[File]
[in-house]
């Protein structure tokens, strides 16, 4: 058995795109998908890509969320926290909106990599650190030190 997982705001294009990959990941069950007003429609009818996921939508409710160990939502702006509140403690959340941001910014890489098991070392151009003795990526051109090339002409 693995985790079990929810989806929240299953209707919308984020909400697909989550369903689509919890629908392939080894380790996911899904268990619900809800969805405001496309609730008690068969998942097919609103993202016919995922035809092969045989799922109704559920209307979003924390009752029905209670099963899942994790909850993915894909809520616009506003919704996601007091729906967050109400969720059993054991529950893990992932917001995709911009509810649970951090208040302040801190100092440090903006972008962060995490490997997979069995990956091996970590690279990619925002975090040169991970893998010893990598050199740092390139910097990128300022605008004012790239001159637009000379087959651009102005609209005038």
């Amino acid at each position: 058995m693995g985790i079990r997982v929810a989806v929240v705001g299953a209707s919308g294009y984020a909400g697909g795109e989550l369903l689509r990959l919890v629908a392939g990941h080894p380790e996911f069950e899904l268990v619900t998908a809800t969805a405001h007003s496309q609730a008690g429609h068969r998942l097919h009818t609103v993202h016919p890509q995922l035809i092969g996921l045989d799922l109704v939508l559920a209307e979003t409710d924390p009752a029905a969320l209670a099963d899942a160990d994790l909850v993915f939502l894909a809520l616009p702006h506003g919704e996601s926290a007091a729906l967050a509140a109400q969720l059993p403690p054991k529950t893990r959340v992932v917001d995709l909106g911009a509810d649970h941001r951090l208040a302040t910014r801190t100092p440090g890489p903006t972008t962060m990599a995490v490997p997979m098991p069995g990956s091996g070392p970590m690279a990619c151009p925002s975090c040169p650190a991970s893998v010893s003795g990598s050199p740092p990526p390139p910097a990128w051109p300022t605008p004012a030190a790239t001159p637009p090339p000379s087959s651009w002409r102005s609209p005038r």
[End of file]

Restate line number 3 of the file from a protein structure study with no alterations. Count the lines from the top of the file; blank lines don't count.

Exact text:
């Amino acid at each position: 058995m693995g985790i079990r997982v929810a989806v929240v705001g299953a209707s919308g294009y984020a909400g697909g795109e989550l369903l689509r990959l919890v629908a392939g990941h080894p380790e996911f069950e899904l268990v619900t998908a809800t969805a405001h007003s496309q609730a008690g429609h068969r998942l097919h009818t609103v993202h016919p890509q995922l035809i092969g996921l045989d799922l109704v939508l559920a209307e979003t409710d924390p009752a029905a969320l209670a099963d899942a160990d994790l909850v993915f939502l894909a809520l616009p702006h506003g919704e996601s926290a007091a729906l967050a509140a109400q969720l059993p403690p054991k529950t893990r959340v992932v917001d995709l909106g911009a509810d649970h941001r951090l208040a302040t910014r801190t100092p440090g890489p903006t972008t962060m990599a995490v490997p997979m098991p069995g990956s091996g070392p970590m690279a990619c151009p925002s975090c040169p650190a991970s893998v010893s003795g990598s050199p740092p990526p390139p910097a990128w051109p300022t605008p004012a030190a790239t001159p637009p090339p000379s087959s651009w002409r102005s609209p005038r």